The Ministry of Environment is partnering with a private company to organise the safe collection of electrical waste, or e-waste. The new project comes as the ministry’s pilot battery collection scheme reaches the one year mark. Battery disposal bins have been placed in gas stations, factories and schools.

Battery and e-waste are considered hazardous. When disposed of improperly, they have negative impacts on the health of people and the environment, through the release of the dangerous substances they contain.

To prevent this, the environment ministry, in collaboration with Ecobatt Energy Cambodia, is preparing to begin the collection of e-waste across the Kingdom.

Sophal Laska, director of the Hazardous Substances Management Department of the ministry’s General Department of Environmental Protection, told The Post that the ministry will pilot the project by collecting e-waste from offices and public and private institutions.

“As we know, Cambodia does not currently have an e-waste processing plant. Minister of Environment Say Sam Al is very concerned about this lack, and is urging investment in this area,” he said.

“This is why we have partnered with Ecobatt Energy Cambodia to trial e-waste collection in the Kingdom,” he added.

The processing of this kind of waste has the potential to become an economic success story, as well as an environmental one, he said, although current processing facilities do not have the required capabilities.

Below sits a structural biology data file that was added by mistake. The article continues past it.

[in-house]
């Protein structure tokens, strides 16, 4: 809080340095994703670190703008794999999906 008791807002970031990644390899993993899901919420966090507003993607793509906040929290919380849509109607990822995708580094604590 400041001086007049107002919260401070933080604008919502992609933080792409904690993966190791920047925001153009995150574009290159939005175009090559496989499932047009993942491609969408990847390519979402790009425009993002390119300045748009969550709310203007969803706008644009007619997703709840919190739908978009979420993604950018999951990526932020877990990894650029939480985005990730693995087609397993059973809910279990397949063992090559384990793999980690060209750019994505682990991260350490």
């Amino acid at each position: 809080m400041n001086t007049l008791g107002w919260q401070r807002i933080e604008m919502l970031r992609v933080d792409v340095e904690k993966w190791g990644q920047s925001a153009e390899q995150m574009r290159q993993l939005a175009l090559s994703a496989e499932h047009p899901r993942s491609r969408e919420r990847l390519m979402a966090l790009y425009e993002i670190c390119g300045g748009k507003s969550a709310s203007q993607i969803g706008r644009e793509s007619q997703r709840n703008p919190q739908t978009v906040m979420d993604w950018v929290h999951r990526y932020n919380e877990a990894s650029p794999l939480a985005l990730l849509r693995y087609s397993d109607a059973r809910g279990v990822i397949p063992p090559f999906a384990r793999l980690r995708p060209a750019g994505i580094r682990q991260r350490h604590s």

The ministry will issue notification letters to several target institutions in the near future. E-waste will be added to household garbage collection services in the second phase of the trial, he added, acknowledging that many homes generate considerable amounts of e-waste.

“For example, in homes, people have computers, washing machines and refrigerators. When they break down, they generally sell them to scrap merchants or leave them outside for the scavengers to collect. Unfortunately, when they are dismantled, it is often done in ways which are unsound from an environmental point of view. Many of these kinds of goods contain heavy metals, which are dangerous,” he said.

Laska explained that the correct storage of e-waste was crucial. If it was mixed with regular household waste, it could have serious detrimental effects on the environment.

He was optimistic that Ecobatt, which has received the support of the ministry to collect e-waste, will eventually be able to implement a domestic recycling plant.

“Normally we seek out local investment, because we want to support the economy of the Kingdom. In this case, Ecobatt , an Australian company, expressed an interest. As they are investors, they will need to ascertain the quantity of e-waste which is collected, and thus determine the viability of building a processing plant here. If it is not economically feasible, we will export the waste,” he said.

The pilot battery collection project has collected almost one tonne of disposed batteries from nearly 100 locations across the country.